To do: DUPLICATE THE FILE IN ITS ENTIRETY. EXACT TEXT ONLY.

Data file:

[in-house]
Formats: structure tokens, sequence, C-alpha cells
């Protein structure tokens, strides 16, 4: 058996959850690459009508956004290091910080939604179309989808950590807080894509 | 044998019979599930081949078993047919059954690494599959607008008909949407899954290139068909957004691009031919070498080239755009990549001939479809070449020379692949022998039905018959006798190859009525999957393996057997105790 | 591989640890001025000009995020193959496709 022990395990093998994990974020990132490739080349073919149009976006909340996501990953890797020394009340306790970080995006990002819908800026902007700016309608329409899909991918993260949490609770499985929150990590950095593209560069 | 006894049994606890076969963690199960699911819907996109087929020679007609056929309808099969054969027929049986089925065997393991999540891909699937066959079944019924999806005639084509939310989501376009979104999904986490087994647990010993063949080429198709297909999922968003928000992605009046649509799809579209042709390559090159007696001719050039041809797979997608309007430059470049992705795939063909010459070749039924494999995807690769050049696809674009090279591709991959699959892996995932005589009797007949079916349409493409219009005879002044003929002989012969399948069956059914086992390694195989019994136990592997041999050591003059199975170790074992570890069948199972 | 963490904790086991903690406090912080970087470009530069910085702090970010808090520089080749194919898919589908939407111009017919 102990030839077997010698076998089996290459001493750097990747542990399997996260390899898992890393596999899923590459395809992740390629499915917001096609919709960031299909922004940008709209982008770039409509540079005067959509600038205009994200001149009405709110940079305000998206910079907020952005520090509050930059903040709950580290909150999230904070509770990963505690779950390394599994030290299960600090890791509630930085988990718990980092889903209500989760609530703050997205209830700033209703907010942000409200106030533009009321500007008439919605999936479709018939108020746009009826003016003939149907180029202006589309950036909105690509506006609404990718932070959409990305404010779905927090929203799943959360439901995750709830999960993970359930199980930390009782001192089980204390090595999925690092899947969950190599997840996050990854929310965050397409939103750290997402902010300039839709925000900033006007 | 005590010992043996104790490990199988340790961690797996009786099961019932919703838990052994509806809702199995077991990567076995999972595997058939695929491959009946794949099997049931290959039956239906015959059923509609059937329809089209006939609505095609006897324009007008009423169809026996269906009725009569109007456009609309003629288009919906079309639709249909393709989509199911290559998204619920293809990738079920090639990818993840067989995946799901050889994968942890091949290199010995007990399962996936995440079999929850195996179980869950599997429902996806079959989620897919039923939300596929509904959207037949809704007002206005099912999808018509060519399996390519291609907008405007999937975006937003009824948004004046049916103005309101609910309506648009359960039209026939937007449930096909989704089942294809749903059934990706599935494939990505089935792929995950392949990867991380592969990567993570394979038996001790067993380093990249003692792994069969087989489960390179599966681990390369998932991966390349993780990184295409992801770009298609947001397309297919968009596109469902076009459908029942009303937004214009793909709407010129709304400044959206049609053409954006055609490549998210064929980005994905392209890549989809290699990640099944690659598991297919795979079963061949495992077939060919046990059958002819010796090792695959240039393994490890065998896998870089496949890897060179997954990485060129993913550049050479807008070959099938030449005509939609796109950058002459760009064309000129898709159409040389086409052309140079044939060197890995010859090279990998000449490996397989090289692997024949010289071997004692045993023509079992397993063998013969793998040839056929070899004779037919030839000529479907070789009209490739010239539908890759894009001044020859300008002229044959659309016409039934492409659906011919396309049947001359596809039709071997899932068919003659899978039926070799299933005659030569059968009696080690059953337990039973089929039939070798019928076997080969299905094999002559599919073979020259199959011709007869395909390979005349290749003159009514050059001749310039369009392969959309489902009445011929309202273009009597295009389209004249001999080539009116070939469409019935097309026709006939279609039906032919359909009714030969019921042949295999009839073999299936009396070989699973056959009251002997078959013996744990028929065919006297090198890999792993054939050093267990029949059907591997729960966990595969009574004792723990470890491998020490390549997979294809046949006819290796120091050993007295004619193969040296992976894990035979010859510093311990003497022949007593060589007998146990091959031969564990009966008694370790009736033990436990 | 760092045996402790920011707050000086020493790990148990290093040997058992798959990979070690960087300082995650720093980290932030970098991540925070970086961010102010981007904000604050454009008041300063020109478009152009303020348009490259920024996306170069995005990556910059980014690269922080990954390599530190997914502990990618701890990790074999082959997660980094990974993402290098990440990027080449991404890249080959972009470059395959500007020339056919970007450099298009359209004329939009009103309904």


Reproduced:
[in-house]
Formats: structure tokens, sequence, C-alpha cells
């Protein structure tokens, strides 16, 4: 058996959850690459009508956004290091910080939604179309989808950590807080894509 | 044998019979599930081949078993047919059954690494599959607008008909949407899954290139068909957004691009031919070498080239755009990549001939479809070449020379692949022998039905018959006798190859009525999957393996057997105790 | 591989640890001025000009995020193959496709 022990395990093998994990974020990132490739080349073919149009976006909340996501990953890797020394009340306790970080995006990002819908800026902007700016309608329409899909991918993260949490609770499985929150990590950095593209560069 | 006894049994606890076969963690199960699911819907996109087929020679007609056929309808099969054969027929049986089925065997393991999540891909699937066959079944019924999806005639084509939310989501376009979104999904986490087994647990010993063949080429198709297909999922968003928000992605009046649509799809579209042709390559090159007696001719050039041809797979997608309007430059470049992705795939063909010459070749039924494999995807690769050049696809674009090279591709991959699959892996995932005589009797007949079916349409493409219009005879002044003929002989012969399948069956059914086992390694195989019994136990592997041999050591003059199975170790074992570890069948199972 | 963490904790086991903690406090912080970087470009530069910085702090970010808090520089080749194919898919589908939407111009017919 102990030839077997010698076998089996290459001493750097990747542990399997996260390899898992890393596999899923590459395809992740390629499915917001096609919709960031299909922004940008709209982008770039409509540079005067959509600038205009994200001149009405709110940079305000998206910079907020952005520090509050930059903040709950580290909150999230904070509770990963505690779950390394599994030290299960600090890791509630930085988990718990980092889903209500989760609530703050997205209830700033209703907010942000409200106030533009009321500007008439919605999936479709018939108020746009009826003016003939149907180029202006589309950036909105690509506006609404990718932070959409990305404010779905927090929203799943959360439901995750709830999960993970359930199980930390009782001192089980204390090595999925690092899947969950190599997840996050990854929310965050397409939103750290997402902010300039839709925000900033006007 | 005590010992043996104790490990199988340790961690797996009786099961019932919703838990052994509806809702199995077991990567076995999972595997058939695929491959009946794949099997049931290959039956239906015959059923509609059937329809089209006939609505095609006897324009007008009423169809026996269906009725009569109007456009609309003629288009919906079309639709249909393709989509199911290559998204619920293809990738079920090639990818993840067989995946799901050889994968942890091949290199010995007990399962996936995440079999929850195996179980869950599997429902996806079959989620897919039923939300596929509904959207037949809704007002206005099912999808018509060519399996390519291609907008405007999937975006937003009824948004004046049916103005309101609910309506648009359960039209026939937007449930096909989704089942294809749903059934990706599935494939990505089935792929995950392949990867991380592969990567993570394979038996001790067993380093990249003692792994069969087989489960390179599966681990390369998932991966390349993780990184295409992801770009298609947001397309297919968009596109469902076009459908029942009303937004214009793909709407010129709304400044959206049609053409954006055609490549998210064929980005994905392209890549989809290699990640099944690659598991297919795979079963061949495992077939060919046990059958002819010796090792695959240039393994490890065998896998870089496949890897060179997954990485060129993913550049050479807008070959099938030449005509939609796109950058002459760009064309000129898709159409040389086409052309140079044939060197890995010859090279990998000449490996397989090289692997024949010289071997004692045993023509079992397993063998013969793998040839056929070899004779037919030839000529479907070789009209490739010239539908890759894009001044020859300008002229044959659309016409039934492409659906011919396309049947001359596809039709071997899932068919003659899978039926070799299933005659030569059968009696080690059953337990039973089929039939070798019928076997080969299905094999002559599919073979020259199959011709007869395909390979005349290749003159009514050059001749310039369009392969959309489902009445011929309202273009009597295009389209004249001999080539009116070939469409019935097309026709006939279609039906032919359909009714030969019921042949295999009839073999299936009396070989699973056959009251002997078959013996744990028929065919006297090198890999792993054939050093267990029949059907591997729960966990595969009574004792723990470890491998020490390549997979294809046949006819290796120091050993007295004619193969040296992976894990035979010859510093311990003497022949007593060589007998146990091959031969564990009966008694370790009736033990436990 | 760092045996402790920011707050000086020493790990148990290093040997058992798959990979070690960087300082995650720093980290932030970098991540925070970086961010102010981007904000604050454009008041300063020109478009152009303020348009490259920024996306170069995005990556910059980014690269922080990954390599530190997914502990990618701890990790074999082959997660980094990974993402290098990440990027080449991404890249080959972009470059395959500007020339056919970007450099298009359209004329939009009103309904």